Lion’s Paw Mandala

IMAGE OF THE WEEK
© DURGA YAEL BERNHARD

This pentagonal mandala is a small gouache painting, painted in one sitting in 1993.  It is a visual polyrhythm – my attempt at bringing opposing elements into harmony.  I started with questions: how do you integrate an earthy background – textured like coarse animal fur – with the coolness of purples and blues?  How do you relate straight lines and angular shapes to a flowing curve?  How might a border change as it meets different colors?  How might a color field change when it’s bisected by another  shape?

These “visual physics” constantly occupied my artist’s mind as I gingerly pushed the boundaries that ruled my art.  I was studying the uncanny, enigmatic art of Paul Klée; and of Matisse, who broke every convention under the sun.  I was immersed in African rhythms.  I was reading Buddhist teachings, pondering Eastern philosophy, and contemplating the intersecting layers of human consciousness.

And I had a vision of a footprint that was set in the earth like a fossil, yet paradoxically invoked a sense of motion:  the print of a lion’s paw – powerful and mysterious, primal and transcendent. But this was no ordinary lion, as I had eaten some psilocybin the day before I started this painting.  The image was pulled from the deepest depths of my unconscious.  It was instantly familiar to me, as if I had known it all my life, even grown up with it.  And yet it brought to bear completely unknown elements.  Where did this vision come from?  I wondered, as the mandala kneaded its coarse, hairy background like a newborn nursing cub.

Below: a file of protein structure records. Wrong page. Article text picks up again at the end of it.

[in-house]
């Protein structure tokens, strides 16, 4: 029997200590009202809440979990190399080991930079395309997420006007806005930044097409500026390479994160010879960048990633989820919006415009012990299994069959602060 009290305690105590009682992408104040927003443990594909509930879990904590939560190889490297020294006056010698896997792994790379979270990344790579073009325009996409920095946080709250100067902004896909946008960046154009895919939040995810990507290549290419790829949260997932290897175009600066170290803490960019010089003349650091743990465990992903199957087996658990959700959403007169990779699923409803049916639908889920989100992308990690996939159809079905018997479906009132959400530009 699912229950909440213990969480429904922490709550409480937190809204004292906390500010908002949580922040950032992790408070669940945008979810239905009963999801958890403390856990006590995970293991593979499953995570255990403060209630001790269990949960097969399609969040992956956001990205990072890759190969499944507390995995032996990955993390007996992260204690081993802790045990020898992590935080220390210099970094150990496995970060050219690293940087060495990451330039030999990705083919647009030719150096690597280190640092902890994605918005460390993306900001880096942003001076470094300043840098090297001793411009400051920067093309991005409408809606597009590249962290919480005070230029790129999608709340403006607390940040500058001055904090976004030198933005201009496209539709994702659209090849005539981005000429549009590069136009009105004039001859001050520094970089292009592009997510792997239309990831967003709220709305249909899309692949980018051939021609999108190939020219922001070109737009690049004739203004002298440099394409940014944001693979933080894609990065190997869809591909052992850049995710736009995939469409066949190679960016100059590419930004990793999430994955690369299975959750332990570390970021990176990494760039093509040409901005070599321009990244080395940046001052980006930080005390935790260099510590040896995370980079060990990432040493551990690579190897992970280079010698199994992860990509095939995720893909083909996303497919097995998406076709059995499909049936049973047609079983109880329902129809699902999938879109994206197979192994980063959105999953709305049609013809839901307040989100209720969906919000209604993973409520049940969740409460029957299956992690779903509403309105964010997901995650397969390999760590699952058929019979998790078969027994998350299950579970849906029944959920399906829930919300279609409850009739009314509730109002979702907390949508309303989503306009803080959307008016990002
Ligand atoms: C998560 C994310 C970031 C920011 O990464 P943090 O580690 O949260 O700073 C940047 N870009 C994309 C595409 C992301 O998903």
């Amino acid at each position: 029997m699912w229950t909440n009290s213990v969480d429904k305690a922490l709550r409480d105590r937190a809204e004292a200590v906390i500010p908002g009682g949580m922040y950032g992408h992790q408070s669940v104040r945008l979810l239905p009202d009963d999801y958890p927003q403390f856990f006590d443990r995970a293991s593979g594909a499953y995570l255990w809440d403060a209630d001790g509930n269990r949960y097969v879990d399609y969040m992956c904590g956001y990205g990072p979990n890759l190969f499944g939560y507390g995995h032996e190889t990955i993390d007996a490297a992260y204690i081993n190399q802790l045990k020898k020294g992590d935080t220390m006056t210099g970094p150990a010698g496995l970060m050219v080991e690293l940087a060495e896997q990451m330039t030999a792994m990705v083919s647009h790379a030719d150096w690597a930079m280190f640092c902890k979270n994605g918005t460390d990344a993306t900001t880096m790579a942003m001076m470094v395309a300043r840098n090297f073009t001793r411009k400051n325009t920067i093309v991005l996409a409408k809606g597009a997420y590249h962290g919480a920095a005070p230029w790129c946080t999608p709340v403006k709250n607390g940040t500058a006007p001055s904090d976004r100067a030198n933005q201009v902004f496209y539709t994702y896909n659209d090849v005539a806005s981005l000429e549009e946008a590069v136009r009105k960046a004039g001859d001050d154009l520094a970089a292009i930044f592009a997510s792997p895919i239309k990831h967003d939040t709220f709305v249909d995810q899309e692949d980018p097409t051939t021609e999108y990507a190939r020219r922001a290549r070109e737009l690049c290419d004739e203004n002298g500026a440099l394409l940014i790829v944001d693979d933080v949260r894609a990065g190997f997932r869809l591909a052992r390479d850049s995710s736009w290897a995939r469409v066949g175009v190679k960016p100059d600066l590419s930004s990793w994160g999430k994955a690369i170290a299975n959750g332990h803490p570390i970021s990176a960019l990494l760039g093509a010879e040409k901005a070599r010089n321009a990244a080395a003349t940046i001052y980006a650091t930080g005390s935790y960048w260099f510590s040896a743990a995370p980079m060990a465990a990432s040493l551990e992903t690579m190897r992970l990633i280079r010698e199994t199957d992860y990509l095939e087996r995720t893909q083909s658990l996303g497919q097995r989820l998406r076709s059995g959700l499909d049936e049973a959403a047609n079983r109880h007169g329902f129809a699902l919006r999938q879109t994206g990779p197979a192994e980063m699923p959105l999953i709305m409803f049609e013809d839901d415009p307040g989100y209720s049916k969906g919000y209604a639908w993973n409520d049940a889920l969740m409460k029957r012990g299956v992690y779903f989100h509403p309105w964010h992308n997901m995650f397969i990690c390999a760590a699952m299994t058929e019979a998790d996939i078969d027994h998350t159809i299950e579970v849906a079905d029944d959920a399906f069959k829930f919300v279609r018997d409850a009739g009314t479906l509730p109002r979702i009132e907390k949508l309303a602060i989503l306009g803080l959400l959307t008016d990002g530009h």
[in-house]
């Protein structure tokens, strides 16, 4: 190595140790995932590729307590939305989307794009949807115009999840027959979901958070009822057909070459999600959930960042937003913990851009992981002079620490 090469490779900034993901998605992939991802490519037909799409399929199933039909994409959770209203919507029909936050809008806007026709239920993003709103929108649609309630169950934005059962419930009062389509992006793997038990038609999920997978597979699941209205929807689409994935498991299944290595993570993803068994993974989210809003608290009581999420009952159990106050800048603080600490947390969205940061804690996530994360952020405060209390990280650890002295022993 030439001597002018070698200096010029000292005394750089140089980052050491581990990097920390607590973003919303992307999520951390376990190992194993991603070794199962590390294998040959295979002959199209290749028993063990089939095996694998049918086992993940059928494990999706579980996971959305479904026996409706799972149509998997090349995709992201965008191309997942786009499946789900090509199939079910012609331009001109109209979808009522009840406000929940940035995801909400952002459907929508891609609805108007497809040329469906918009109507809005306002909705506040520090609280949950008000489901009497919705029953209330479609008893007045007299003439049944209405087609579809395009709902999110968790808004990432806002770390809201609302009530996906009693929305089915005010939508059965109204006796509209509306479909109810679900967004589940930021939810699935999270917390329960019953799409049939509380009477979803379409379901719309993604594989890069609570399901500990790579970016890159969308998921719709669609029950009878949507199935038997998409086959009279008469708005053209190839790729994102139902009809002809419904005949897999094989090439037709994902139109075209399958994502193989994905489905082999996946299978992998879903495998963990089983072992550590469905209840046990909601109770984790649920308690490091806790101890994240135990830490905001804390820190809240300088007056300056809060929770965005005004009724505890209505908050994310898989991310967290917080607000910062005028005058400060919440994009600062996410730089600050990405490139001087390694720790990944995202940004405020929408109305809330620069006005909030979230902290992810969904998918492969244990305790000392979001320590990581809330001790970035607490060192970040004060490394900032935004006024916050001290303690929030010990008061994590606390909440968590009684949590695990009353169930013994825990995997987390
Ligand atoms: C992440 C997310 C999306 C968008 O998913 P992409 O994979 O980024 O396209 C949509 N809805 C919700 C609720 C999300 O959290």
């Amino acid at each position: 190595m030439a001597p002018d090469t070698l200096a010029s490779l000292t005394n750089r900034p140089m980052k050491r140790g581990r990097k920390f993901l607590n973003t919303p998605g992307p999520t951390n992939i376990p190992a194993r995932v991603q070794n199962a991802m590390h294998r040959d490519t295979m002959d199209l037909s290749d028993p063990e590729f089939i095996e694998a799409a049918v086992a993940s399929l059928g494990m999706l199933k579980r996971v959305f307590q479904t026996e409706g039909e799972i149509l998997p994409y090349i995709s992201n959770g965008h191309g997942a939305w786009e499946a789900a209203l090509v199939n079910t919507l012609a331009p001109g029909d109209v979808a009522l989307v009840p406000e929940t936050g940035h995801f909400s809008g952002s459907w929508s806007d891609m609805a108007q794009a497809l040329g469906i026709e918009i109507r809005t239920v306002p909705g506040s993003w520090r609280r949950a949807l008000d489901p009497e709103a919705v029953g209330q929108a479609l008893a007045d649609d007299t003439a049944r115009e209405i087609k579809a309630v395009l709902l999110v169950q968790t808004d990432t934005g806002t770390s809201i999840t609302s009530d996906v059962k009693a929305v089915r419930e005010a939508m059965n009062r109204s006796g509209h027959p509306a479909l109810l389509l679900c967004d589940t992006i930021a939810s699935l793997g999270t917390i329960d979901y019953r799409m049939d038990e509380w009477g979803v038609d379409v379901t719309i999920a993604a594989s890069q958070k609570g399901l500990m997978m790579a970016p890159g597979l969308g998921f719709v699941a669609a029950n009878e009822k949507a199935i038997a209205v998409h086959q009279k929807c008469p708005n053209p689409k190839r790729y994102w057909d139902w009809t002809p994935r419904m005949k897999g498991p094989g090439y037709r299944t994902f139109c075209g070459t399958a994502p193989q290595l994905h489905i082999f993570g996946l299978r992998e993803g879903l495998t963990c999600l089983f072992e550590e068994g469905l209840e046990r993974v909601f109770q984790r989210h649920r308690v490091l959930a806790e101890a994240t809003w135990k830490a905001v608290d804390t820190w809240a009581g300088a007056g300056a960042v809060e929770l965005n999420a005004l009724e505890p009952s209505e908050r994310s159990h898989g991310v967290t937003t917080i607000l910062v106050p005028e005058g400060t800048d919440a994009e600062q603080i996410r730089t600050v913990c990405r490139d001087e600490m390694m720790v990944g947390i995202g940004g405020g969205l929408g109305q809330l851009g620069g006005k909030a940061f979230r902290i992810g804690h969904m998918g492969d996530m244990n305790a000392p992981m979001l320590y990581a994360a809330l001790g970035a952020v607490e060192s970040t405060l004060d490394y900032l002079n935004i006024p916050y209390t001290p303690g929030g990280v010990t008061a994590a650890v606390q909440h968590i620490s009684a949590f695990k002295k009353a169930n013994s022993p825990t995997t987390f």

Lion’s Paw Mandala was on the wall of my bedroom for many years.  It remains one of my personal favorites – and one of my most strange and quizzical paintings.

 

 

 

 

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Dancing Imps

IMAGE OF THE WEEK

This monoprint is one of my earliest works of art that I still have – stashed in an old portfolio somewhere in my basement.  It measures about 9″ wide.  I created it almost forty years ago!  I was around twenty years old at the time, and had just started studying printmaking at the Art Students’ League of NY.  This simple monoprint, however, would have been done at home, as I was able to run it through the little wrought-iron table-top press that I clamped to the kitchen table.

Sometimes images are printed to create multiples.  In fine art printmaking, the press is used to create visual effects – using pressure. A monoprint is, as the name suggests, a one-of-a-kind original print. Essentially, it’s a printed painting.  Thus the painting has the appearance of a linoleum block print, but the printing plate isn’t carved.  The ink is simply applied to the plate (either metal or linoleum) with a brush. Then printmaking paper is placed on top, and paper and plate are passed between two heavy rollers.  The ink is pressed into the paper, and this is the result. In this case, the black paper shows through like thick outlines.

What was I thinking when I created these two funny figures?  I have no idea.  But I was young and in love, living with my future husband in a top-floor apartment of an old farmhouse near the Hudson River.  Evidently we were feeling quite carefree!  Unlike many (or most) women who grew up in the Baby Boomer generation, I did not feel oppressed.  I did not feel disadvantaged for being a woman, and nobody told me I couldn’t reach for the stars and fulfill my potential as I saw it.  I felt quite liberated – and still do.